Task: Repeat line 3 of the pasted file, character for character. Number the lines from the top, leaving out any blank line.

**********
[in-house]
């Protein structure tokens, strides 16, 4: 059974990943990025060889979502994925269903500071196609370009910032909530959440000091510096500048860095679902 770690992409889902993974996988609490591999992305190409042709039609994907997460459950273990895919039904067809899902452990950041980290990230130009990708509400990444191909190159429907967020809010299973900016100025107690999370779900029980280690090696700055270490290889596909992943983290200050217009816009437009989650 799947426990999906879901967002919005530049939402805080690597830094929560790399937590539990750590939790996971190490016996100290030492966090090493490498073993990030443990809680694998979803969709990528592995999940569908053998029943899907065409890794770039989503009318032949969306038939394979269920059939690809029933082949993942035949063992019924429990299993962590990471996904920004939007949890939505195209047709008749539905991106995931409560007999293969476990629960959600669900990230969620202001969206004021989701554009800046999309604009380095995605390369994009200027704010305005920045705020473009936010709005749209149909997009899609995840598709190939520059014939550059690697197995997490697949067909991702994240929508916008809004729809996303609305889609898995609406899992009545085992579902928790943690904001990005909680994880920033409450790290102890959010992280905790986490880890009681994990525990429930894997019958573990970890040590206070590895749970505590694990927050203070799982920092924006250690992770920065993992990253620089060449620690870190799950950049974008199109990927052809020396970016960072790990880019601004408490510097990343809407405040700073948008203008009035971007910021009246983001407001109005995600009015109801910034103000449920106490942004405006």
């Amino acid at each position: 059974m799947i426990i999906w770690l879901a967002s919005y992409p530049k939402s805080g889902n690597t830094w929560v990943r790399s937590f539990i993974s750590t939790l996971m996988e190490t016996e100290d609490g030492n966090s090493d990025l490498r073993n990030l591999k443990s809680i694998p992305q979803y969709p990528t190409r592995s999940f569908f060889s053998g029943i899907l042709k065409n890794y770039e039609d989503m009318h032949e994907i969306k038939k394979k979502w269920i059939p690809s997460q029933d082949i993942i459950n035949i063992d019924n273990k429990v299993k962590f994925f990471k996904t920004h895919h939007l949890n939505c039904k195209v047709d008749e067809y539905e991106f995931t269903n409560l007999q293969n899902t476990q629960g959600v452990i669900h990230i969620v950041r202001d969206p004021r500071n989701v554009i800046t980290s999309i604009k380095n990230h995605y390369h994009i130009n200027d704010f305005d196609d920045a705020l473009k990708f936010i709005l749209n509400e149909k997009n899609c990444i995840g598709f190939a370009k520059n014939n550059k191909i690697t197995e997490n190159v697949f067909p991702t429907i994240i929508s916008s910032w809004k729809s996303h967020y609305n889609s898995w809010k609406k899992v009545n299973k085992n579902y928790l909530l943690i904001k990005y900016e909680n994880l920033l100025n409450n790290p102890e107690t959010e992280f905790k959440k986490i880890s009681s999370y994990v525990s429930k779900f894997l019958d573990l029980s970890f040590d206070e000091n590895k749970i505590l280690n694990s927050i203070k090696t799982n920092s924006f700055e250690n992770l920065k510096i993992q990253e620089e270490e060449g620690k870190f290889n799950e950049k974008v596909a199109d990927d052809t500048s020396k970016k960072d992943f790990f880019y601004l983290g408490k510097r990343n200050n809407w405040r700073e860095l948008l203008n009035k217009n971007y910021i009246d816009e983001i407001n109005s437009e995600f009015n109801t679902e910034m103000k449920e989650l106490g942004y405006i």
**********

């Amino acid at each position: 059974m799947i426990i999906w770690l879901a967002s919005y992409p530049k939402s805080g889902n690597t830094w929560v990943r790399s937590f539990i993974s750590t939790l996971m996988e190490t016996e100290d609490g030492n966090s090493d990025l490498r073993n990030l591999k443990s809680i694998p992305q979803y969709p990528t190409r592995s999940f569908f060889s053998g029943i899907l042709k065409n890794y770039e039609d989503m009318h032949e994907i969306k038939k394979k979502w269920i059939p690809s997460q029933d082949i993942i459950n035949i063992d019924n273990k429990v299993k962590f994925f990471k996904t920004h895919h939007l949890n939505c039904k195209v047709d008749e067809y539905e991106f995931t269903n409560l007999q293969n899902t476990q629960g959600v452990i669900h990230i969620v950041r202001d969206p004021r500071n989701v554009i800046t980290s999309i604009k380095n990230h995605y390369h994009i130009n200027d704010f305005d196609d920045a705020l473009k990708f936010i709005l749209n509400e149909k997009n899609c990444i995840g598709f190939a370009k520059n014939n550059k191909i690697t197995e997490n190159v697949f067909p991702t429907i994240i929508s916008s910032w809004k729809s996303h967020y609305n889609s898995w809010k609406k899992v009545n299973k085992n579902y928790l909530l943690i904001k990005y900016e909680n994880l920033l100025n409450n790290p102890e107690t959010e992280f905790k959440k986490i880890s009681s999370y994990v525990s429930k779900f894997l019958d573990l029980s970890f040590d206070e000091n590895k749970i505590l280690n694990s927050i203070k090696t799982n920092s924006f700055e250690n992770l920065k510096i993992q990253e620089e270490e060449g620690k870190f290889n799950e950049k974008v596909a199109d990927d052809t500048s020396k970016k960072d992943f790990f880019y601004l983290g408490k510097r990343n200050n809407w405040r700073e860095l948008l203008n009035k217009n971007y910021i009246d816009e983001i407001n109005s437009e995600f009015n109801t679902e910034m103000k449920e989650l106490g942004y405006i």